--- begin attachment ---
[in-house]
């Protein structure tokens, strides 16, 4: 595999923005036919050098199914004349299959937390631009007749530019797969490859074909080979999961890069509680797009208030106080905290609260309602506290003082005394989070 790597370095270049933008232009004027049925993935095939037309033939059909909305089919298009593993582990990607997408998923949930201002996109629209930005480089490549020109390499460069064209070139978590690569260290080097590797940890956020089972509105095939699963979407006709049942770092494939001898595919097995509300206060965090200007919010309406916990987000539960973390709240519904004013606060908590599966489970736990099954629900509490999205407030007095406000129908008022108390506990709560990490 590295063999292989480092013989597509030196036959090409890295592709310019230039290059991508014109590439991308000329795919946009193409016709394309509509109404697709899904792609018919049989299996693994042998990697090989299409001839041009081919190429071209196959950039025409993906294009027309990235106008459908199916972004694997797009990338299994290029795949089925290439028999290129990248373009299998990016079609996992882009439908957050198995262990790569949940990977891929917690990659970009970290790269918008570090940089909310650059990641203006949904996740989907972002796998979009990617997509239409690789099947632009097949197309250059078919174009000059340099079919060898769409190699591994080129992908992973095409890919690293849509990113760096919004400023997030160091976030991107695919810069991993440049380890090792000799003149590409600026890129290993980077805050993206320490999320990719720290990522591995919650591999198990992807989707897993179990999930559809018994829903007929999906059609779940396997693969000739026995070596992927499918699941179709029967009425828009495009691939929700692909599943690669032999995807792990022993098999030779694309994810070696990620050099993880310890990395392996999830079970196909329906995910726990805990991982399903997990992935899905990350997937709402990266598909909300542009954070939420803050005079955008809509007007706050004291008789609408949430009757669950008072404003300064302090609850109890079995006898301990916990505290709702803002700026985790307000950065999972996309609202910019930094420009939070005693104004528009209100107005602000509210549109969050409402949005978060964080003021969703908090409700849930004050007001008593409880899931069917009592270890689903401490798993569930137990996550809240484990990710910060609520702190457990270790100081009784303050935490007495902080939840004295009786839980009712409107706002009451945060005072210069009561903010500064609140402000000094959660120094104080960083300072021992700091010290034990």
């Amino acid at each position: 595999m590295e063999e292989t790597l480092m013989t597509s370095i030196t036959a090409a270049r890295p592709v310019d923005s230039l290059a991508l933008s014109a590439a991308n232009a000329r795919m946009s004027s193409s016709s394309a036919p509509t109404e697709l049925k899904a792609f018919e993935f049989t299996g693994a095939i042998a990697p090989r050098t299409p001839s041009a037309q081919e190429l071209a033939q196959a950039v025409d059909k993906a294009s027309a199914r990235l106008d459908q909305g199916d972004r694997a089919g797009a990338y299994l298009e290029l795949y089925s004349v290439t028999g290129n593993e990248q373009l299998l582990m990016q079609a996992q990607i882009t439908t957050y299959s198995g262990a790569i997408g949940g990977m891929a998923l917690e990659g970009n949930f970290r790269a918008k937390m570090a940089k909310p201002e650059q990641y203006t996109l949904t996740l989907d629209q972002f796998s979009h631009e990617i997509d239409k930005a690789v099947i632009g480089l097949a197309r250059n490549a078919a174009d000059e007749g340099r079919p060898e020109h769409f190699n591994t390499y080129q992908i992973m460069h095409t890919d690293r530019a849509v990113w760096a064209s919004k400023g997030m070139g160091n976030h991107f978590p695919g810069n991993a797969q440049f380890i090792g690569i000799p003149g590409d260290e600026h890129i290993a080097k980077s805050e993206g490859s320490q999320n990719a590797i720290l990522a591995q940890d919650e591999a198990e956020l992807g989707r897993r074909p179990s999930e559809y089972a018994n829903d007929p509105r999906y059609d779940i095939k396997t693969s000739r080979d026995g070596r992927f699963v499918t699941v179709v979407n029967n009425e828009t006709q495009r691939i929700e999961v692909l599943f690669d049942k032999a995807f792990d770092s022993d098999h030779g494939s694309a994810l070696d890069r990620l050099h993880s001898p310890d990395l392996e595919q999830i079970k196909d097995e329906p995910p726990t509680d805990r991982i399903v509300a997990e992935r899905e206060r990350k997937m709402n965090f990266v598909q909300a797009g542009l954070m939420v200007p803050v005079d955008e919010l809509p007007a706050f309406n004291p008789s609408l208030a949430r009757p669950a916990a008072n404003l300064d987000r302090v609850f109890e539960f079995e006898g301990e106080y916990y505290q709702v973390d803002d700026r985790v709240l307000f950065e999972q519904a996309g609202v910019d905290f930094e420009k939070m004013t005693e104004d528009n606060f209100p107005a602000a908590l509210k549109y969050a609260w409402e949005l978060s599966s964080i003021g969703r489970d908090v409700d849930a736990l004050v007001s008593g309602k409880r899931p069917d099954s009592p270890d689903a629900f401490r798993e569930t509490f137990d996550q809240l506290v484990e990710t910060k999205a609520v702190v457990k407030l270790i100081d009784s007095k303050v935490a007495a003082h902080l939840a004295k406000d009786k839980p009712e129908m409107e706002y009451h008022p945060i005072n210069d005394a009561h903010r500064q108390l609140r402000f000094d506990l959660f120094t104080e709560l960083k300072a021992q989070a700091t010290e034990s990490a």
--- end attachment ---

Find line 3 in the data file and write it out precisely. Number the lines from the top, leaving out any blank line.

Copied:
């Amino acid at each position: 595999m590295e063999e292989t790597l480092m013989t597509s370095i030196t036959a090409a270049r890295p592709v310019d923005s230039l290059a991508l933008s014109a590439a991308n232009a000329r795919m946009s004027s193409s016709s394309a036919p509509t109404e697709l049925k899904a792609f018919e993935f049989t299996g693994a095939i042998a990697p090989r050098t299409p001839s041009a037309q081919e190429l071209a033939q196959a950039v025409d059909k993906a294009s027309a199914r990235l106008d459908q909305g199916d972004r694997a089919g797009a990338y299994l298009e290029l795949y089925s004349v290439t028999g290129n593993e990248q373009l299998l582990m990016q079609a996992q990607i882009t439908t957050y299959s198995g262990a790569i997408g949940g990977m891929a998923l917690e990659g970009n949930f970290r790269a918008k937390m570090a940089k909310p201002e650059q990641y203006t996109l949904t996740l989907d629209q972002f796998s979009h631009e990617i997509d239409k930005a690789v099947i632009g480089l097949a197309r250059n490549a078919a174009d000059e007749g340099r079919p060898e020109h769409f190699n591994t390499y080129q992908i992973m460069h095409t890919d690293r530019a849509v990113w760096a064209s919004k400023g997030m070139g160091n976030h991107f978590p695919g810069n991993a797969q440049f380890i090792g690569i000799p003149g590409d260290e600026h890129i290993a080097k980077s805050e993206g490859s320490q999320n990719a590797i720290l990522a591995q940890d919650e591999a198990e956020l992807g989707r897993r074909p179990s999930e559809y089972a018994n829903d007929p509105r999906y059609d779940i095939k396997t693969s000739r080979d026995g070596r992927f699963v499918t699941v179709v979407n029967n009425e828009t006709q495009r691939i929700e999961v692909l599943f690669d049942k032999a995807f792990d770092s022993d098999h030779g494939s694309a994810l070696d890069r990620l050099h993880s001898p310890d990395l392996e595919q999830i079970k196909d097995e329906p995910p726990t509680d805990r991982i399903v509300a997990e992935r899905e206060r990350k997937m709402n965090f990266v598909q909300a797009g542009l954070m939420v200007p803050v005079d955008e919010l809509p007007a706050f309406n004291p008789s609408l208030a949430r009757p669950a916990a008072n404003l300064d987000r302090v609850f109890e539960f079995e006898g301990e106080y916990y505290q709702v973390d803002d700026r985790v709240l307000f950065e999972q519904a996309g609202v910019d905290f930094e420009k939070m004013t005693e104004d528009n606060f209100p107005a602000a908590l509210k549109y969050a609260w409402e949005l978060s599966s964080i003021g969703r489970d908090v409700d849930a736990l004050v007001s008593g309602k409880r899931p069917d099954s009592p270890d689903a629900f401490r798993e569930t509490f137990d996550q809240l506290v484990e990710t910060k999205a609520v702190v457990k407030l270790i100081d009784s007095k303050v935490a007495a003082h902080l939840a004295k406000d009786k839980p009712e129908m409107e706002y009451h008022p945060i005072n210069d005394a009561h903010r500064q108390l609140r402000f000094d506990l959660f120094t104080e709560l960083k300072a021992q989070a700091t010290e034990s990490a």